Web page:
4.10 The roots of violence

The authoritarian dynamic can be defined on a number of different levels: for example on the level of the individual, on the level of small social groups, or on a societal level. Here we focus on the level of the individual and especially individuals with a narrow and shallow understanding.

When challenged at or beyond coping capacity, the strong authoritarian will respond with control/coping strategies aimed at restoring personal (or ingroup) adequacy. This explains the authoritarian dynamic as described by Stenner:

intolerance = authoritarianism x threat (of not being able to cope and being inadequate)

However in its extreme the authoritarian dynamic does not lead to just intolerance but to open violence, for which we might propose a reformulation as:

Propensity for violence = shallow understanding x feelings of personal inadequacy

In this formulation violence towards others results from a shallow and narrow basis of understanding that confronts the individual either with the unintended consequences of its own actions (such as an in part self-created mess) and/or with an ill-understood world. If the resulting situation is — visibly and therefore shamefully — indicative of personal inadequacy, it is a public indication of the failure of the coping mode of though (which is dominant in these situation and generally dominant in authoritarians).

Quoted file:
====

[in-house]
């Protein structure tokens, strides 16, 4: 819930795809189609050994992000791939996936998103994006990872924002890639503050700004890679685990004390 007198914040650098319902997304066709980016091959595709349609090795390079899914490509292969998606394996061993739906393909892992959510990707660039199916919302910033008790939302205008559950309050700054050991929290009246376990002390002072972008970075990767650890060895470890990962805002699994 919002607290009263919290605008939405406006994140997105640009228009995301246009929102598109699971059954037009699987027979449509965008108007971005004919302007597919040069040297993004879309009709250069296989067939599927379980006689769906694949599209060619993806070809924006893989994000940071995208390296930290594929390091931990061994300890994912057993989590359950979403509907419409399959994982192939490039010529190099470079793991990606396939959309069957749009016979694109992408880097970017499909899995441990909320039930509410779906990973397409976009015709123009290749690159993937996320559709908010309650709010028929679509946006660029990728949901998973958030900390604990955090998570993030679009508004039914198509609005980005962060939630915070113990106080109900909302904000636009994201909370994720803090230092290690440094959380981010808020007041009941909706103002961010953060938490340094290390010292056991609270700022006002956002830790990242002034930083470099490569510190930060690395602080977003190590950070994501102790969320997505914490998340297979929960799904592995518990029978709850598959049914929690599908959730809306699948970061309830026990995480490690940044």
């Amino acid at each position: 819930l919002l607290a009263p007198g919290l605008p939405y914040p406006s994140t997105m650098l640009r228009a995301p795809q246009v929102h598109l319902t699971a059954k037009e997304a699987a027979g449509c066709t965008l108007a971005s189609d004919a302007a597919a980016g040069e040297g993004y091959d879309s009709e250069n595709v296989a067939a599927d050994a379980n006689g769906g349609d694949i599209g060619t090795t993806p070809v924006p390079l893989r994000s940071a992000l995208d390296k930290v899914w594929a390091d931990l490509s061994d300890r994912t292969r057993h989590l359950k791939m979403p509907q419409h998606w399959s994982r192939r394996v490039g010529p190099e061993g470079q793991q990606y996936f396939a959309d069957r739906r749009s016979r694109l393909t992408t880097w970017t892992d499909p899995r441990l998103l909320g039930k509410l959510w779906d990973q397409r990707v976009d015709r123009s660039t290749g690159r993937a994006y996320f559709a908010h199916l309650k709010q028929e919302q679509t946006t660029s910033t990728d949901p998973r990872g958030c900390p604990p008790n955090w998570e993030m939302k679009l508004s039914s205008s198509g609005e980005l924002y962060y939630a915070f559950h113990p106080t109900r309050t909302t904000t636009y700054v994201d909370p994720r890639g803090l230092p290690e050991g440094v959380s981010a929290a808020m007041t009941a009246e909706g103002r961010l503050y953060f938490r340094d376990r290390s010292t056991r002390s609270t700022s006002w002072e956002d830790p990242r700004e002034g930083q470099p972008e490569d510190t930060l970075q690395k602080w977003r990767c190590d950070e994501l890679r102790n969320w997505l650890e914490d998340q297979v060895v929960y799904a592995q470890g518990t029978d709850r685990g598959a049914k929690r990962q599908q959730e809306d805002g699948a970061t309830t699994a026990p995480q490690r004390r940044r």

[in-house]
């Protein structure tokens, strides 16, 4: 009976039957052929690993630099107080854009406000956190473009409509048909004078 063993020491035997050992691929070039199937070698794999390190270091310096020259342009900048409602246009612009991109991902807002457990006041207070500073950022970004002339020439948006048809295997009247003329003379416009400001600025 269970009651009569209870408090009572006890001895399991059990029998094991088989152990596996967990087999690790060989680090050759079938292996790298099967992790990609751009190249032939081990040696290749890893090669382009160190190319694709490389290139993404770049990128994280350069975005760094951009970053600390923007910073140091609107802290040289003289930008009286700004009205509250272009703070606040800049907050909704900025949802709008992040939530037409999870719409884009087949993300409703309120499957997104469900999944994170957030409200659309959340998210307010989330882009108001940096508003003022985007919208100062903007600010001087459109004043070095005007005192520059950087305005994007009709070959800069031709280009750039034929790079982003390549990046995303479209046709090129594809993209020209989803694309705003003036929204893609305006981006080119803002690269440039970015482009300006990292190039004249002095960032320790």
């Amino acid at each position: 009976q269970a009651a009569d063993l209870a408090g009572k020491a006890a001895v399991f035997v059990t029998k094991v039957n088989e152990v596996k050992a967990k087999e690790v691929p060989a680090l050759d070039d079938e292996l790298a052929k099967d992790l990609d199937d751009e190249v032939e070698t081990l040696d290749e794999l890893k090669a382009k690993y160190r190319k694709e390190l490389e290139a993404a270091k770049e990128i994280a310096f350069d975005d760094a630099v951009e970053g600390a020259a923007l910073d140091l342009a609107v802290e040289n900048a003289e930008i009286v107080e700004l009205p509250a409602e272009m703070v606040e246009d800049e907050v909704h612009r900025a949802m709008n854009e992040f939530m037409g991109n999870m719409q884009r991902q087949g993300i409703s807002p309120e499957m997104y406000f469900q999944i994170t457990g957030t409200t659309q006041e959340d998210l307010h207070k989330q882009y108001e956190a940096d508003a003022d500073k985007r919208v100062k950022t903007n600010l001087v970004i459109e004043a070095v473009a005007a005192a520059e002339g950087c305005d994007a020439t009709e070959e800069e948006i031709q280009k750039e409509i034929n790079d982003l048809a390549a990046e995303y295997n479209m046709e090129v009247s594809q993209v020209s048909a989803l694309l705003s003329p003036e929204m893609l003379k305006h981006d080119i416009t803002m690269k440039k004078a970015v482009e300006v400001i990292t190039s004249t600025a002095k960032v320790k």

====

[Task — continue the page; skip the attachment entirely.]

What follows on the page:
Since the very purpose of the [coping mode of thought] is the protection of agentic adequacy, a failure to do so is a sign of complete agentic inadequacy: something existential that should therefore be prevented at all costs. So the danger of a public display of agentic inadequacy may lead to the strongest possible motivation to protect a veneer of adequacy in the form of a very strong urge to stop, remove, or destroy all sources of diversity that one might expect to contribute to exceeding coping capacity and that as such contributes to the (immanent) display of personal inadequacy. This makes violence, but also other atrocities (like rape), a viable option to satisfy the existential need of (self-perceived) agentic adequacy.

This section investigates the ideas that (self-perceived) agentic inadequacy is a root cause of violence.

Shame as the root of violence

This interpretation of perceived agentic inadequacy as the root cause of violence is supported by James Gilligan, author of the book “Violence: reflection on a national epidemic”. [Gilligan, 1997]. And see this